The Best Reality TV Shows on Netflix
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Netflix has a seemingly endless collection of ready-to-binge reality shows. Dig deep enough, and you’ll encounter some wacky-sounding offerings, including a show where contestants try to make gourmet meals out of leftovers (Best Leftovers Ever!) and a series that’s all about “animal influencers” (Pet Stars). Those could be good. Honestly, I haven’t spent time with them. What I do know is that the streamer offers some unmissable options, which need to make it into your TV watching routine.
Here are six of the best original reality TV shows on.
Bullsh*t The Gameshow (2022-)
Netflix’s new trivia competition series, Bullsh*t The Gameshow, is all about lies. Let me explain. To get through each round and pocket more prize money, contestants answer tough trivia questions in front of three other people. They have to either lock in right, or trick the panel into thinking they got their wrong answers right. So basically, to achieve, they must deceive. It’s an interesting-sounding twist on trivia, right? Howie Mandel livens up the show as host, and the contestants come ready to play.
Boredom often sends me to the grocery store to snag cake mix and a jar of frosting. The result of my elbow grease is a lifeless, underwhelming heap, but that doesn’t dull the experience. I mean, I still made something, and it even tastes pretty good. Nailed It gets the joy of amateur baking, and radiates it in an easily devourable half-hour. Three nonbakers compete to re-create professional cake pops, iced cookies and show-stopping, multitier cakes. Some hopefuls unveil truly disastrous-looking baked goods, but the show still applauds them for putting in the effort. The focus is on having a good time, not on actually replicating an impossible-looking confection. Charismatic judges Nicole Byer and Jacques Torres offer hilarious (but ultimately nice) assessments of the finished treats, making it easy to crack a smile.
Social media can feel like a game. So why not literally make it one? In The Circle, a group of social-media-savvy contestants try to be crowned the “highest-rated” player at the end of the series. Contestants bring high-energy personalities and their own game-winning strategy — choosing to either play as themselves or “catfish” as someone entirely different (or something in between those two extremes). They’re sequestered into individual rooms and tasked with messaging their fellow contestants by way of a screen. All the players periodically “rate” one another, and the highest-ranked pair gets to choose who to toss from the competition. It’s a creative concept, and the show throws in plenty of twists to liven things up. Think it would be easy to spot those completely faking a personality online? Well, you’d be surprised.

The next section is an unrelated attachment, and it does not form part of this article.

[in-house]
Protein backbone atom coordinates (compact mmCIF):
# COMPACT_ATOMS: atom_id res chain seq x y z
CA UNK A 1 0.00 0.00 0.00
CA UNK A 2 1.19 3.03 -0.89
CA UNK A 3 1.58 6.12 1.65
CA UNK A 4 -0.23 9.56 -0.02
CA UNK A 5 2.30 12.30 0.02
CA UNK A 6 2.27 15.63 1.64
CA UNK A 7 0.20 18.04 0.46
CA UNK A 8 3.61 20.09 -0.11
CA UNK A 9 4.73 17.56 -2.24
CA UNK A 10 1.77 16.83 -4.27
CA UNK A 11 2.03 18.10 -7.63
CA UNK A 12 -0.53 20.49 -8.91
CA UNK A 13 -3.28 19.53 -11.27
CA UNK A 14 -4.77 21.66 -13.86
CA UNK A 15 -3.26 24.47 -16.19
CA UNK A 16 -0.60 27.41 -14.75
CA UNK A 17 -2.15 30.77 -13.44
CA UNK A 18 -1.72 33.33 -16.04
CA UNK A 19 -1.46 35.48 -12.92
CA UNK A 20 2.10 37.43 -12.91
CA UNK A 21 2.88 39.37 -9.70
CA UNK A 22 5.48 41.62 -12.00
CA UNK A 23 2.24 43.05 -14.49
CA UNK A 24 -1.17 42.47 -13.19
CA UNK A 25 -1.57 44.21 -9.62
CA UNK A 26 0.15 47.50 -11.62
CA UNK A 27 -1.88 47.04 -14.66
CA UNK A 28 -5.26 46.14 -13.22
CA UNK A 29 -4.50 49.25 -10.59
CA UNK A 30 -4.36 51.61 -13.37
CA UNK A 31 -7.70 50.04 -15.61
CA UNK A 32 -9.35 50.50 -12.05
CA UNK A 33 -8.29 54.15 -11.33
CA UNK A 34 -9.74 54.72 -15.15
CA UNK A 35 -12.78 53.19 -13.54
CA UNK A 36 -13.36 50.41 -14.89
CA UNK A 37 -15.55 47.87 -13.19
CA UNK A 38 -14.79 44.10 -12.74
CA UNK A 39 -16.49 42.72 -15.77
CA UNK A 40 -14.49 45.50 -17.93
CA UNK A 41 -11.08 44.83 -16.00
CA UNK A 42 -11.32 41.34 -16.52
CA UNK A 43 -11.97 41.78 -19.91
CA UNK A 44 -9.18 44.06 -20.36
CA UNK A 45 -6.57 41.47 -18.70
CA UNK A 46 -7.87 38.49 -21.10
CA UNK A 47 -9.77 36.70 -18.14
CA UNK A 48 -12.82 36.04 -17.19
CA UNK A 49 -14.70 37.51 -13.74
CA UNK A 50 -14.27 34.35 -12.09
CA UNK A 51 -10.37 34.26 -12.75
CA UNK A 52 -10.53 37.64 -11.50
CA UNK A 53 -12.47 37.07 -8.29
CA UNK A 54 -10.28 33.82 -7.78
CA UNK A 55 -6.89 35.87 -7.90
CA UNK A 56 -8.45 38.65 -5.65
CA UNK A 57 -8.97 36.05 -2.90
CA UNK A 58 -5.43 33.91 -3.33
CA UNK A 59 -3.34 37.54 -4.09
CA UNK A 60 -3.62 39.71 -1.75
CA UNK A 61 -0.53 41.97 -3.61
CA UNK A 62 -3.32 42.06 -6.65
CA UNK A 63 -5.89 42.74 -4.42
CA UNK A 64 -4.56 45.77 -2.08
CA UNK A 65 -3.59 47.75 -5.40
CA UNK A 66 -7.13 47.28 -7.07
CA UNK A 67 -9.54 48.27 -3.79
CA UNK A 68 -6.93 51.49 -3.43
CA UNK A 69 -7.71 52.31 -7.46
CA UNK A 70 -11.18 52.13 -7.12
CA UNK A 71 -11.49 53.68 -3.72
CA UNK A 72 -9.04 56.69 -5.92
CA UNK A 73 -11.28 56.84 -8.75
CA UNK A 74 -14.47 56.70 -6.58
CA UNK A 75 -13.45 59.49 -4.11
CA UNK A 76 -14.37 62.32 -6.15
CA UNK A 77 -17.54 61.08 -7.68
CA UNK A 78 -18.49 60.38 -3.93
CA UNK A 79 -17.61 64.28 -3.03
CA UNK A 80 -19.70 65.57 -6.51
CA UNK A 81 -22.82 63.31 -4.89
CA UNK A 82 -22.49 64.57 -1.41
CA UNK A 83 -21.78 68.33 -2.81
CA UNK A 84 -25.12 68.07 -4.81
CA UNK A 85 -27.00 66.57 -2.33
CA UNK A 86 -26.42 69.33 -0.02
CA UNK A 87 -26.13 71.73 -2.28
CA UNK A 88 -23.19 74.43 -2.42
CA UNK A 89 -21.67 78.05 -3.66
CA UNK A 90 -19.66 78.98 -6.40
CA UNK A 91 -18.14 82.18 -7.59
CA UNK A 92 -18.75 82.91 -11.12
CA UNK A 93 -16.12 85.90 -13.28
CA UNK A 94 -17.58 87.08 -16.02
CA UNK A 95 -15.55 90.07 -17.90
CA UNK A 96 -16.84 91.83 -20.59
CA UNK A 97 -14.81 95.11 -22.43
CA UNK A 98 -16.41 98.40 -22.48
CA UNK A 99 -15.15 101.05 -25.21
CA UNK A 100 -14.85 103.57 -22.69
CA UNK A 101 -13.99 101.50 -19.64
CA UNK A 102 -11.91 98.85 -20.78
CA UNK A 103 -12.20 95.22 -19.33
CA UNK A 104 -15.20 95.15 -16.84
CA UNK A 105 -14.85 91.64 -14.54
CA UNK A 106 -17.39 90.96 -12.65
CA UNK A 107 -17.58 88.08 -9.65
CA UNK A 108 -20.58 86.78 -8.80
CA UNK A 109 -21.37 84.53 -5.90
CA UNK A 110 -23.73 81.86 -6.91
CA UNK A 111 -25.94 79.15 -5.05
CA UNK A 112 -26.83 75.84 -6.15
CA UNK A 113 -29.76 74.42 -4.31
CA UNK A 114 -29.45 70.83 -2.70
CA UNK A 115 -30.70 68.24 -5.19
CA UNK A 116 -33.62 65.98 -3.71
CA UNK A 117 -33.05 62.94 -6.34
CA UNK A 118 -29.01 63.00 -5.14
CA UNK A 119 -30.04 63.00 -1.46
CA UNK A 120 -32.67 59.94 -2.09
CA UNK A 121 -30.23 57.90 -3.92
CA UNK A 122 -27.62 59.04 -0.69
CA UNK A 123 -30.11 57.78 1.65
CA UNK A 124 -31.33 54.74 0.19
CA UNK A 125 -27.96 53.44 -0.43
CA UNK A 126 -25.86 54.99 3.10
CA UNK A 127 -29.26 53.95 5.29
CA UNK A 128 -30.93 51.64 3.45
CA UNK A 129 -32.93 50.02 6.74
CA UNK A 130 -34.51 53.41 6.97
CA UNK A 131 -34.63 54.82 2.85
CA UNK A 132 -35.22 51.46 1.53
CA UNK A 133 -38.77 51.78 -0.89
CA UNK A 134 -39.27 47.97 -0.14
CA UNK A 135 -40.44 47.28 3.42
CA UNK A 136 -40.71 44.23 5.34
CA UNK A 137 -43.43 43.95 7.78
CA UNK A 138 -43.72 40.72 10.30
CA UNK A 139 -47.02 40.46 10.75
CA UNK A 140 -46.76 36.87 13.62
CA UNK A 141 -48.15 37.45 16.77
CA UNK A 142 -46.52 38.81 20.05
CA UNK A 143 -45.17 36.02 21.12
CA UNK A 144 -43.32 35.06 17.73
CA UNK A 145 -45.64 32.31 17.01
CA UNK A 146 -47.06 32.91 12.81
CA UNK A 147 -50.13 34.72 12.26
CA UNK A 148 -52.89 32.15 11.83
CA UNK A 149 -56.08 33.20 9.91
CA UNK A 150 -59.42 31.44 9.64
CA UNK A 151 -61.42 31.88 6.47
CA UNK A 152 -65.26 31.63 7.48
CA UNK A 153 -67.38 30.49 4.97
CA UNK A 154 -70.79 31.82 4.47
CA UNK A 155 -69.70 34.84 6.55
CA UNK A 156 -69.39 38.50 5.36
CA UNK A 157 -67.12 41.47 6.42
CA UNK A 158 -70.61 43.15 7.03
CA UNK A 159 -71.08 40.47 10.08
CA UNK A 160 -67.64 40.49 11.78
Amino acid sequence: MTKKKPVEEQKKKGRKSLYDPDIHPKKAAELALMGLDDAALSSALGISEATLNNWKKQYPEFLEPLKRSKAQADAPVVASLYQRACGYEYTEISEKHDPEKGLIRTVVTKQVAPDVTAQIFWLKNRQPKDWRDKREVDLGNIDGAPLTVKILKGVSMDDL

Blown Away didn’t start out on Netflix. It first aired on a Canadian channel called Makeful. But it’s on the streamer now, inviting you to gain appreciation for a completely fascinating art form. Talented glassblowers face off in challenges and follow a theme, whether it’s crafting a household item, an original cartoon character or a piece about climate change. Less successful cast members are knocked off until a winner emerges. It’s a familiar reality competition formula, but the elaborate art that’s brought from concept to creation is worth sticking around for. Those who recognize glass sculptures only as finished products sitting in a gallery will take interest in the chance to peer behind the scenes. Prepare to be mesmerized, and perhaps even inspired to get up and do something with your hands.
I’ve said it before, and I gladly will again: Dating Around is a must-watch for reality show fans. This entry to Netflix’s catalog has a no-frills premise, which is saying something considering its wild company on the streaming platform (Too Hot to Handle, Sexy Beasts, Love Is Blind). Make no mistake, there’s still a lot to keep you invested in what’s happening on screen. Singles in New York and New Orleans share a night of drinks, dinner and conversation, giving rise both to unbearably awkward encounters and dazzling chemistry. The show’s scaled-back feel allows its featured cast members to shine. Capturing the ambiance of late-night city spots, everything looks fantastic. If I have to keep praising this show, I will. I’m desperate to get my hands on season 3.
Cardi B, Chance the Rapper and Tip “T.I.” Harris judge this reality competition that sees young hopefuls compete to become the next hip-hop superstar. We have to start off by mentioning those three — a massive part of the show’s allure is the time we get to spend with them. The series’ format feels similar to options like American Idol. There are live auditions in different cities, only some move on to compete again, etc. But it chops the total episode count by about half. Unsigned rappers are judged both on their vocal ability and their stage presence as they step up and perform. Some of them are stellar, but the show really gets its strength from its big-name judges (and guest judges — the great Snoop Dogg weighs in during the first episode). We know these figures, and we hang on every word they say. When Cardi B shares that she’s looking for “one of us,” it means something, and it helps us to completely invest in the ride.
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